Zanu PF leaks undermine talks

HARARE – Zanu (PF) has violated the terms of its engagement with the two coalition partners by leaking details of last week's disagreements in South Africa to the state-run media.

The party’s negotiation team, comprising Patrick Chinamasa and Nicholas Goche, met in Pretoria last week with Tendai Biti and Elton Mangoma of MDC-T and Moses Mzila Ndlovu and Priscilla Mushonga of the Ncube faction.

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The talks failed to make headway as Zanu (PF) backtracked on its earlier commitments under the Global Political Agreement.

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Robert Mugabe’s party, which had been making public pronouncements about its position even before the meeting  began, then splashed details in The Sunday Mail. Political experts said the move confirmed the party’s desperation after failing to secure the sympathy of SADC leaders, who have openly condemned Zanu (PF) violence and ordered Mugabe to honour agreements he signed up to in September 2008.

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“Zanu (PF) knows it has lost on the diplomatic front. SADC leaders are gravely concerned about Mugabe’s violent tendencies and his brazen violations of the GPA. What they are doing now is to undermine the whole negotiation process by publishing the details,” said a political expert, who asked not to be named.

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“Political negotiations are delicate. Once you have one side passing information to newspapers, you risk a total breakdown in the talks. Zanu (PF) is doing this to get the sympathy of its less sophisticated supporters, who will most likely endorse Mugabe’s earlier threat to pull out of the talks and drag Zimbabwe out of SADC completely.”

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According to the leaked documents, one of the main areas of disagreement is the staffing of the Zimbabwe Electoral Commission – full of CIO operatives planted to rig elections. Mugabe’s party insisted “there should be no changes of ZEC staff.” The MDC parties want the security forces to issue public statements denouncing violence and to withdraw those secretly deployed to cause violence during elections.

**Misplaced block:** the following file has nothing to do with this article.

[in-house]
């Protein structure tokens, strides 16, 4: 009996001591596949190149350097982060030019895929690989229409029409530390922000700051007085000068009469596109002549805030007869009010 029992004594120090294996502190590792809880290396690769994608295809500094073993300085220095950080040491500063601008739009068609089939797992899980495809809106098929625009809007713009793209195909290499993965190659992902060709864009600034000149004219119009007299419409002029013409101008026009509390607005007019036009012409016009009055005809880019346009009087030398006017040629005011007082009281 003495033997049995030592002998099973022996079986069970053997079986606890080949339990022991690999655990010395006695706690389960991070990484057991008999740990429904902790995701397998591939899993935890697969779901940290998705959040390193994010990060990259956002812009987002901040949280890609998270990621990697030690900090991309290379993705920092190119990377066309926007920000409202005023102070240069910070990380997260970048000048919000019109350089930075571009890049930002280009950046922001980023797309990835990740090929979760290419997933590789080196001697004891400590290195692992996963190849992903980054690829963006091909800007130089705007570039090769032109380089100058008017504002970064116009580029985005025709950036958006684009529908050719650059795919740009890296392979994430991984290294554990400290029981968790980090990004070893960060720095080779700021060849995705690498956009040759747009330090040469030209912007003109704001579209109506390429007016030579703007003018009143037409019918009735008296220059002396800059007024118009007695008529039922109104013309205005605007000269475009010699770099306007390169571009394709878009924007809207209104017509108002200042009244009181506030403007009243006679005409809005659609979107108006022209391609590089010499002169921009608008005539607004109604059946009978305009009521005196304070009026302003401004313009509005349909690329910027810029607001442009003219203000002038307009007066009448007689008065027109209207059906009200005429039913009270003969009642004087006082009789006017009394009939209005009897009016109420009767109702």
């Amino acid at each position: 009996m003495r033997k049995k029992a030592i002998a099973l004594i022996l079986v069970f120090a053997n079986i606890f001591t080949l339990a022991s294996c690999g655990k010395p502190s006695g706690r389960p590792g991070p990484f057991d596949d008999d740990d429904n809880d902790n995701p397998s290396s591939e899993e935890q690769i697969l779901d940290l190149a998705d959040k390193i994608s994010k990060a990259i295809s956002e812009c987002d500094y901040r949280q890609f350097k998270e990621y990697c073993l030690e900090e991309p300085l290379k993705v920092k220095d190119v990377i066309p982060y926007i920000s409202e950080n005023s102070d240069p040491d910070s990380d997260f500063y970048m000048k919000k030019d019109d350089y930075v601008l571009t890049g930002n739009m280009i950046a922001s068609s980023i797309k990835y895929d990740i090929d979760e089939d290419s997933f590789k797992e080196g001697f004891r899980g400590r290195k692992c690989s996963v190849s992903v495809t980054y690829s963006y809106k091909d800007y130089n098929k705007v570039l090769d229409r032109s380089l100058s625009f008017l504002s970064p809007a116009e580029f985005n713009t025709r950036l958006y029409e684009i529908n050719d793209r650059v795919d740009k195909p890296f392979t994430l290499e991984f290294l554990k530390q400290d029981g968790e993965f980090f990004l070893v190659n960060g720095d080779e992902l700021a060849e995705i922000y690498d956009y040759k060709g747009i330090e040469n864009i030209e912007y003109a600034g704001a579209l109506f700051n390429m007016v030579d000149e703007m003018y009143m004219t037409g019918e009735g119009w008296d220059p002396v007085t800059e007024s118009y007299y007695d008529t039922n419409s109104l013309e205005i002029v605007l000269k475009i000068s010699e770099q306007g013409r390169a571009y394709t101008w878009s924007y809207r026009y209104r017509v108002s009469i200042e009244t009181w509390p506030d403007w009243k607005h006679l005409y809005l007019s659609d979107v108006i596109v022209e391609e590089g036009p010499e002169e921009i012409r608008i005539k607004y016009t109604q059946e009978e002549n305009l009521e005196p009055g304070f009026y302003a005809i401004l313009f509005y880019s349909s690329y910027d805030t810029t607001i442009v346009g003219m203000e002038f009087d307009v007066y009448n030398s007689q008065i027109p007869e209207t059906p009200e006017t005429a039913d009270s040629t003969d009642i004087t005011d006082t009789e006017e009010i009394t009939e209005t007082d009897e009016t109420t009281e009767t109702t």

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Zanu (PF) responded during the talks: “Political parties have no right to direct uniformed forces to issue political statements. We have no knowledge of abuse and state-sponsored/sanctioned violence and we invite such evidence to be made available. We deny that there are serving members doing political work.”

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Another area of contention was the demand by the MDCs that a law be passed to regulate the operations of the CIO, which has carried out hatchet jobs for Zanu (PF), including murders, abductions and torture.

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Zanu (PF) claimed this was not an election issue, but an attack on the institution. Its negotiators also queried the demand by the MDCs that election monitors from the region should be deployed in Zimbabwe six months before the elections in line with SADC guidelines.

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In Zimbabwe there was never any proper legislation that governs the country’s spy agents and the legislation that governs the security services was designed to deal with a white rebellion during the 1965 UDI.

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In 1980, Robert Mugabe kept Ken Flower in the role of head of the CIO after majority rule and on his retirement Mugabe reduced the country’s spy agents into a Department in his office, in spite of the fact that he has appointed a Security Minister in his cabinet for years.

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Also there is compelling evidence for the complete overhaul of the legislation governing the Army and the police which are both operating under the Defence Act and the Law and Order Acts formulated by Ian Smith during the years of the Unilateral Declaration of Independence (UDI) from the British.

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Faced with rebellion within his white minority supremacist racist government over the UDI; as some whites felt the need for express allegiance to the British government, Ian Smith formulated a Defence Act which held Rhodesian army Generals hostage to his personal ego and hence President Mugabe has held on to this legislation and used it to rough shod his opponents.

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Having indentified this as the core of Zimbabwe’s political problems, South African government as the mediator and other SADC heads of State have listened to the MDC’s call for security reforms in order to enable a level playing field, but Zanu PF is resisting.